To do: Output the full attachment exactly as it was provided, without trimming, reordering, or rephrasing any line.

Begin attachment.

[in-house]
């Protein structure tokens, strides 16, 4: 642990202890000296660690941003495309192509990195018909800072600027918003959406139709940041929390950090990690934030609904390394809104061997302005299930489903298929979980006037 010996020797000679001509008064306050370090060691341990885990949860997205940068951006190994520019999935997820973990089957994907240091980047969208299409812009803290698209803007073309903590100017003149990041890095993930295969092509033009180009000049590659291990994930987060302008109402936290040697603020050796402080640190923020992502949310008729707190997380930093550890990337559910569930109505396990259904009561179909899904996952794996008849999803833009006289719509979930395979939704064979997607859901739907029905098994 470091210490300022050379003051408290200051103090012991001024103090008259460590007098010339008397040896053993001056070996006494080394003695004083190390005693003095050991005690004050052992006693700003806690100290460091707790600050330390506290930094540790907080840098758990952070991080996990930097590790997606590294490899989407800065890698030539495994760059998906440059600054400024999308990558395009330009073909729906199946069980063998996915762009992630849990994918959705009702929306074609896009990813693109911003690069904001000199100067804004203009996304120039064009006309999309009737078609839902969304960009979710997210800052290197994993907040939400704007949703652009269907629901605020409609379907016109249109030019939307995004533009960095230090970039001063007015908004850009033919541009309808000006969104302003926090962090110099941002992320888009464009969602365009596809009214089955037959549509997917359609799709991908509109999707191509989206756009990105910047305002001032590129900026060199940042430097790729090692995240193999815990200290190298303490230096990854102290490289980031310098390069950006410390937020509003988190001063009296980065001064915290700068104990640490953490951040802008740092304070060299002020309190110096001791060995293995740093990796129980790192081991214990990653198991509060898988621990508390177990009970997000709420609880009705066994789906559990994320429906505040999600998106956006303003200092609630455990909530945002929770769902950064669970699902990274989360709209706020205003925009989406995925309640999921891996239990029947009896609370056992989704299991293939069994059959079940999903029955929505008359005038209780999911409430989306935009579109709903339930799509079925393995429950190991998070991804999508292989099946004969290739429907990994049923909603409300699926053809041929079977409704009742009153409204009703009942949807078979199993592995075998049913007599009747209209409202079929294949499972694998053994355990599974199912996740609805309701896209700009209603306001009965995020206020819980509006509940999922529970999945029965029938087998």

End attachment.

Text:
[in-house]
């Protein structure tokens, strides 16, 4: 642990202890000296660690941003495309192509990195018909800072600027918003959406139709940041929390950090990690934030609904390394809104061997302005299930489903298929979980006037 010996020797000679001509008064306050370090060691341990885990949860997205940068951006190994520019999935997820973990089957994907240091980047969208299409812009803290698209803007073309903590100017003149990041890095993930295969092509033009180009000049590659291990994930987060302008109402936290040697603020050796402080640190923020992502949310008729707190997380930093550890990337559910569930109505396990259904009561179909899904996952794996008849999803833009006289719509979930395979939704064979997607859901739907029905098994 470091210490300022050379003051408290200051103090012991001024103090008259460590007098010339008397040896053993001056070996006494080394003695004083190390005693003095050991005690004050052992006693700003806690100290460091707790600050330390506290930094540790907080840098758990952070991080996990930097590790997606590294490899989407800065890698030539495994760059998906440059600054400024999308990558395009330009073909729906199946069980063998996915762009992630849990994918959705009702929306074609896009990813693109911003690069904001000199100067804004203009996304120039064009006309999309009737078609839902969304960009979710997210800052290197994993907040939400704007949703652009269907629901605020409609379907016109249109030019939307995004533009960095230090970039001063007015908004850009033919541009309808000006969104302003926090962090110099941002992320888009464009969602365009596809009214089955037959549509997917359609799709991908509109999707191509989206756009990105910047305002001032590129900026060199940042430097790729090692995240193999815990200290190298303490230096990854102290490289980031310098390069950006410390937020509003988190001063009296980065001064915290700068104990640490953490951040802008740092304070060299002020309190110096001791060995293995740093990796129980790192081991214990990653198991509060898988621990508390177990009970997000709420609880009705066994789906559990994320429906505040999600998106956006303003200092609630455990909530945002929770769902950064669970699902990274989360709209706020205003925009989406995925309640999921891996239990029947009896609370056992989704299991293939069994059959079940999903029955929505008359005038209780999911409430989306935009579109709903339930799509079925393995429950190991998070991804999508292989099946004969290739429907990994049923909603409300699926053809041929079977409704009742009153409204009703009942949807078979199993592995075998049913007599009747209209409202079929294949499972694998053994355990599974199912996740609805309701896209700009209603306001009965995020206020819980509006509940999922529970999945029965029938087998």